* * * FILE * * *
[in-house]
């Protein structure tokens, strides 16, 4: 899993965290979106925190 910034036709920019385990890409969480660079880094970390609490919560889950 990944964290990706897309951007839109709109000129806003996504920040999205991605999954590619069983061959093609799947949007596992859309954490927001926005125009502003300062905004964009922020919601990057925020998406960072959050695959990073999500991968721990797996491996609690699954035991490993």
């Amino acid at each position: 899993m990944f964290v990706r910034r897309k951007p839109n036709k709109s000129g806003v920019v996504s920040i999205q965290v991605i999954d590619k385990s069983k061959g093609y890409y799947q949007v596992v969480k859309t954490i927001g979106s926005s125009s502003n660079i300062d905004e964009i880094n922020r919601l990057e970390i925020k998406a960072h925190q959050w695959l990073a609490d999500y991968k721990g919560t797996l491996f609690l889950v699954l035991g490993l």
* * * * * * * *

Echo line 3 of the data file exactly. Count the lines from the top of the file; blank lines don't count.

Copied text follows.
């Amino acid at each position: 899993m990944f964290v990706r910034r897309k951007p839109n036709k709109s000129g806003v920019v996504s920040i999205q965290v991605i999954d590619k385990s069983k061959g093609y890409y799947q949007v596992v969480k859309t954490i927001g979106s926005s125009s502003n660079i300062d905004e964009i880094n922020r919601l990057e970390i925020k998406a960072h925190q959050w695959l990073a609490d999500y991968k721990g919560t797996l491996f609690l889950v699954l035991g490993l």